The increased, or boosted, ballast voltage VB applied across lamp 12 significantly assists by itself in facilitating glow-to-arc transition in the lamp. During operation of the invention, however, hot restrike circuit of FIG. 1 simultaneously causes pulse transformer secondary windings 21B and 21C to generate one or more hot restrike pulses across the lamp, further facilitating glow-to-arc transition of the lamp.
Referring to FIG. 3, a preferred implementation of hot restrike circuit 20 is illustrated. A starting capacitor 22 is charged from bypass capacitor 30 and ballast capacitor 18 (FIG. 1) by current flowing through a resistor 24. A discharge circuit for capacitor 22 includes primary winding 21A of the above-described pulse transformer for producing hot restrike pulses. Capacitor 22 becomes discharged when a conductive state is established in current switch 26 between its main current-carrying electrodes 26A and 26B. This occurs when control electrode 26C of switch 26 receives an appropriate control signal from trigger circuit 28. With current switch 26 embodied as a three-electrode spark gap device as shown, a pulse of current supplied by trigger circuit 28 causes a spark discharge from control electrode 26C, through main electrode 26B, to main electrode 26A. This makes switch 26 conductive so that capacitor 22 discharges through node 96 to circuit common 94 (FIG. 1 ) via pulse transformer primary winding 21A.
With current switch 26 embodied as a three-electrode spark gap device, switch electrodes 26A-26C preferably comprise respective, elongated conductive members that are substantially parallel to each other. Further details of such a three-electrode spark gap device are disclosed in the above-referenced application Ser. No. 08/306,342 (applicant docket no. LD-10519). However, other forms of switching devices that switch in response to a control signal on a control electrode are suitably used. For example, switch 26 may be embodied as an SCR, a triac, or a transistor such as a bipolar transistor, or an insulated-gate transistor.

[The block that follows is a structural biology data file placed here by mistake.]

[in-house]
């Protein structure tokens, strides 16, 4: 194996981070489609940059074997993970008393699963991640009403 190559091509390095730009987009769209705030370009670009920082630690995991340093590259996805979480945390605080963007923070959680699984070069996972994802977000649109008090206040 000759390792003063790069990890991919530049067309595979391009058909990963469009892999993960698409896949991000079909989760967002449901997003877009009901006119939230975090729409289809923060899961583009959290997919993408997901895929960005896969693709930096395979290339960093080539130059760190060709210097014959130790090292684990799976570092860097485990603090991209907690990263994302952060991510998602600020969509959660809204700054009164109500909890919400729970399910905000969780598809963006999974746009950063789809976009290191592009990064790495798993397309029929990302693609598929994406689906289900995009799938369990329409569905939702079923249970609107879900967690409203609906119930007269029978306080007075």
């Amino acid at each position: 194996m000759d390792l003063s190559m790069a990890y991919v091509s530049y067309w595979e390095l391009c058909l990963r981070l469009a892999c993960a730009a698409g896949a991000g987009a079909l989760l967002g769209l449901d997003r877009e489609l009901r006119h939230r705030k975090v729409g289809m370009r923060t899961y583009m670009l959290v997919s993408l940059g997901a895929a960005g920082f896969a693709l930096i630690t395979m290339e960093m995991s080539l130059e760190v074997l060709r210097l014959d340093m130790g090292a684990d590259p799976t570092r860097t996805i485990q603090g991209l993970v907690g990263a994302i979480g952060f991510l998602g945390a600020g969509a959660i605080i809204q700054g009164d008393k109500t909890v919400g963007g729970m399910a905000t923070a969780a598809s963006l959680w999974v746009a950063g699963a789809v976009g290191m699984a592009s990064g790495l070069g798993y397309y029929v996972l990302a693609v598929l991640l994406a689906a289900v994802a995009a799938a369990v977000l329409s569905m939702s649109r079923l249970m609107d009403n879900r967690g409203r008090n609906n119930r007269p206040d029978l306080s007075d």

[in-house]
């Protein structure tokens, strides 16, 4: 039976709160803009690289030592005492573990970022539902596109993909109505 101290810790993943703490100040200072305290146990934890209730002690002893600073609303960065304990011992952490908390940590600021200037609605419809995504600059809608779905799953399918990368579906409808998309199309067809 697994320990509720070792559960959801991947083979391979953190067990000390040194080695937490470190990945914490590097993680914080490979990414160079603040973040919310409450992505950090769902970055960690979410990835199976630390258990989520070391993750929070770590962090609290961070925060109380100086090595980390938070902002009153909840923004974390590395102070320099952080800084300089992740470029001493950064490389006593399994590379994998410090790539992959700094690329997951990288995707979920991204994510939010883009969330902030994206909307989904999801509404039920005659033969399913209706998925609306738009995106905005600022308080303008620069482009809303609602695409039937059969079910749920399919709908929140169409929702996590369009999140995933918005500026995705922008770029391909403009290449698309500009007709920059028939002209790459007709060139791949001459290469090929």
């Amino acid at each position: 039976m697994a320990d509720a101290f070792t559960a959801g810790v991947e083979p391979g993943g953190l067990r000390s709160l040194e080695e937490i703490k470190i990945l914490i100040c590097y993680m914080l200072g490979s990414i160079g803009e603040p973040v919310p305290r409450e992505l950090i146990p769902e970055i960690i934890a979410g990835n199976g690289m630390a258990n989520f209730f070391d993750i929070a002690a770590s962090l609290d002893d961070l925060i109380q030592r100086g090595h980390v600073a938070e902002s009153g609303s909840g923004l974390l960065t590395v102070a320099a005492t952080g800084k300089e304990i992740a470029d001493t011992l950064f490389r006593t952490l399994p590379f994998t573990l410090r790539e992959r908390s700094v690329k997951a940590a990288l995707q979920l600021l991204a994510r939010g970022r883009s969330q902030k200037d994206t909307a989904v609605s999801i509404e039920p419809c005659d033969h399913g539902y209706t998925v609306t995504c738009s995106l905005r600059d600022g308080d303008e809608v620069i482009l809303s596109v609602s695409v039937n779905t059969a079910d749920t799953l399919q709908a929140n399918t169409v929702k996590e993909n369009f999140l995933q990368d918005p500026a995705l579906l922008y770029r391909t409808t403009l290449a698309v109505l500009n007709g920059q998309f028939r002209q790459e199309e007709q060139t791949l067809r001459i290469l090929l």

Trigger circuit 28, meanwhile, may be implemented, by way of example, as the trigger circuit disclosed in the above-referenced application Ser. No. 08/306,869 (applicant docket no. LD 10738) as modified by the changes to the specific example provided in the foregoing application mentioned above in connection with FIG. 2. Other implementations of trigger circuit 28 will be routine to those of ordinary skill in the art.
FIG. 4 shows, on an expanded time scale relative to FIG. 2, ballast voltage VB, as well as voltage V22 across starting capacitor 22 (FIG. 3). Referring to FIG. 4, a negative half cycle of ballast voltage starts at time t1. At time t2, the (negative) ballast voltage VB reaches the breakover voltage of switch 48 (FIG. 1), causing triac 44 to turn on, and one-way current valve 40 to conduct. As mentioned above in connection with FIG. 2, ballast capacitor 18 (FIG. 1) becomes charged, and adds a substantial d.c. offset to ballast voltage VB in the next, positive half cycle. Due to operation of hot restrike circuitry 20, at time t3, starting capacitor 22 (FIG. 3) discharges through pulse transformer primary winding 21A, causing a hot restrike pulse across secondary windings 21B and 21C (FIG. 1) as described above. Thus, at time t3, voltage V22 across capacitor 22 drops steeply.
After recharging, capacitor 22 again is discharged in the foregoing manner at time 14 to create another hot restrike pulse. This process is repeated six more times in the half cycle of ballast voltage shown in FIG. 4. Lamp 12 typically starts, however, within as few as two hot restrike pulses, when lamp-current relay 92 (FIG. 1), which is normally closed, senses current in lamp 12 and opens so as to disable hot restrike circuit 20. Although not shown in FIG. 4, when hot restrike circuit 20 is disabled, the pulsing action shown for instance at times t3 and t4 ceases, and ballast voltage VB drops to the normal operating voltage of the lamp. Current relay 92 can be implemented, e.g., with a standard current relay whose current-sensing winding (not shown) is placed in conductor line 200 leading to the lamp.
The opening of current relay 92 also disables one-way current valve 40. This disabling action is independent of the above-described disabling of valve 40 that occurs when ballast voltage VB, after the lamp has started, drops too low to cause breakover of voltage-breakover switch 48. This latter disabling action involving switch 48 is not present in an alternative embodiment of the invention wherein one-way current valve 40, triac 44, and associated circuitry in FIG. 1, between nodes 70 and 72, are replaced by the circuit shown in FIG. 5.